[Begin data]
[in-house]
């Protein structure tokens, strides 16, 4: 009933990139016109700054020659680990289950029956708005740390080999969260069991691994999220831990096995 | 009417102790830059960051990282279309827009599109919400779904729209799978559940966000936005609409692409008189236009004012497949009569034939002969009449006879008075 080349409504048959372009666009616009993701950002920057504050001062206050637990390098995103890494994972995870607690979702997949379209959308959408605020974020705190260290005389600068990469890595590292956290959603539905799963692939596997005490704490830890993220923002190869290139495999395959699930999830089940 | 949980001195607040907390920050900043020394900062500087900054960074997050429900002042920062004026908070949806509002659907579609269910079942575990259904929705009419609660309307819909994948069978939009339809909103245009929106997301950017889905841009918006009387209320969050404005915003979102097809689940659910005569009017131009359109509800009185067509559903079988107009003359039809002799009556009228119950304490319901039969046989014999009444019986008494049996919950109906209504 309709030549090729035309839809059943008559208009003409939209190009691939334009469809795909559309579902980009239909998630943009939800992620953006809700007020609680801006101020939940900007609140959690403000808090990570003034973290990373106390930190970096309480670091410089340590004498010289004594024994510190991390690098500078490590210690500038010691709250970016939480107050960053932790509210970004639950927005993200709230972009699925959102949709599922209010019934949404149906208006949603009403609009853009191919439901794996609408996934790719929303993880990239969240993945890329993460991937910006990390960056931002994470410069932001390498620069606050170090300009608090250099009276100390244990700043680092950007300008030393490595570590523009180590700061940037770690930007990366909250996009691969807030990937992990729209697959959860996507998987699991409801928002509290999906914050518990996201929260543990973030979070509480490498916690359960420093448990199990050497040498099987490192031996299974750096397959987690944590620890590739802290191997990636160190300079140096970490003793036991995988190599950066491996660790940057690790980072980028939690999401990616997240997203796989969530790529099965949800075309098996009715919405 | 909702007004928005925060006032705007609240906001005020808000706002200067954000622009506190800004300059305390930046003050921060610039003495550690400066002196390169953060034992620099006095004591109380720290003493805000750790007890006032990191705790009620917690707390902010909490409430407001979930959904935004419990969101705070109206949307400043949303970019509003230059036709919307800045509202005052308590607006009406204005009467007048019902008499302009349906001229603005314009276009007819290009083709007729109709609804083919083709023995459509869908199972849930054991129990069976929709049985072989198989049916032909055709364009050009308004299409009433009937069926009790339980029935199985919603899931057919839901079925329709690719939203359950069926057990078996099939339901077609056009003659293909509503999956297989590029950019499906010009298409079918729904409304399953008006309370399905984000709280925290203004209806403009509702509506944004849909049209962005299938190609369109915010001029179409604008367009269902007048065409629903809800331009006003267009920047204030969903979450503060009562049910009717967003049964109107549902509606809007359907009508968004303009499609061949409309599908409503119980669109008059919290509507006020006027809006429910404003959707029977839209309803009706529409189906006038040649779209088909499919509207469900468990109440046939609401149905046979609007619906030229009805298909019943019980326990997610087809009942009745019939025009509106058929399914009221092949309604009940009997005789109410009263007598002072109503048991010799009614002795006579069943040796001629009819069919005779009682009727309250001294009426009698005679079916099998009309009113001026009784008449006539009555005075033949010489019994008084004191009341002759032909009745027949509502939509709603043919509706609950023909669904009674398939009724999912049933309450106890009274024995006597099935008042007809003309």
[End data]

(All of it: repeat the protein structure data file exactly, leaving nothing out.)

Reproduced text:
[in-house]
């Protein structure tokens, strides 16, 4: 009933990139016109700054020659680990289950029956708005740390080999969260069991691994999220831990096995 | 009417102790830059960051990282279309827009599109919400779904729209799978559940966000936005609409692409008189236009004012497949009569034939002969009449006879008075 080349409504048959372009666009616009993701950002920057504050001062206050637990390098995103890494994972995870607690979702997949379209959308959408605020974020705190260290005389600068990469890595590292956290959603539905799963692939596997005490704490830890993220923002190869290139495999395959699930999830089940 | 949980001195607040907390920050900043020394900062500087900054960074997050429900002042920062004026908070949806509002659907579609269910079942575990259904929705009419609660309307819909994948069978939009339809909103245009929106997301950017889905841009918006009387209320969050404005915003979102097809689940659910005569009017131009359109509800009185067509559903079988107009003359039809002799009556009228119950304490319901039969046989014999009444019986008494049996919950109906209504 309709030549090729035309839809059943008559208009003409939209190009691939334009469809795909559309579902980009239909998630943009939800992620953006809700007020609680801006101020939940900007609140959690403000808090990570003034973290990373106390930190970096309480670091410089340590004498010289004594024994510190991390690098500078490590210690500038010691709250970016939480107050960053932790509210970004639950927005993200709230972009699925959102949709599922209010019934949404149906208006949603009403609009853009191919439901794996609408996934790719929303993880990239969240993945890329993460991937910006990390960056931002994470410069932001390498620069606050170090300009608090250099009276100390244990700043680092950007300008030393490595570590523009180590700061940037770690930007990366909250996009691969807030990937992990729209697959959860996507998987699991409801928002509290999906914050518990996201929260543990973030979070509480490498916690359960420093448990199990050497040498099987490192031996299974750096397959987690944590620890590739802290191997990636160190300079140096970490003793036991995988190599950066491996660790940057690790980072980028939690999401990616997240997203796989969530790529099965949800075309098996009715919405 | 909702007004928005925060006032705007609240906001005020808000706002200067954000622009506190800004300059305390930046003050921060610039003495550690400066002196390169953060034992620099006095004591109380720290003493805000750790007890006032990191705790009620917690707390902010909490409430407001979930959904935004419990969101705070109206949307400043949303970019509003230059036709919307800045509202005052308590607006009406204005009467007048019902008499302009349906001229603005314009276009007819290009083709007729109709609804083919083709023995459509869908199972849930054991129990069976929709049985072989198989049916032909055709364009050009308004299409009433009937069926009790339980029935199985919603899931057919839901079925329709690719939203359950069926057990078996099939339901077609056009003659293909509503999956297989590029950019499906010009298409079918729904409304399953008006309370399905984000709280925290203004209806403009509702509506944004849909049209962005299938190609369109915010001029179409604008367009269902007048065409629903809800331009006003267009920047204030969903979450503060009562049910009717967003049964109107549902509606809007359907009508968004303009499609061949409309599908409503119980669109008059919290509507006020006027809006429910404003959707029977839209309803009706529409189906006038040649779209088909499919509207469900468990109440046939609401149905046979609007619906030229009805298909019943019980326990997610087809009942009745019939025009509106058929399914009221092949309604009940009997005789109410009263007598002072109503048991010799009614002795006579069943040796001629009819069919005779009682009727309250001294009426009698005679079916099998009309009113001026009784008449006539009555005075033949010489019994008084004191009341002759032909009745027949509502939509709603043919509706609950023909669904009674398939009724999912049933309450106890009274024995006597099935008042007809003309």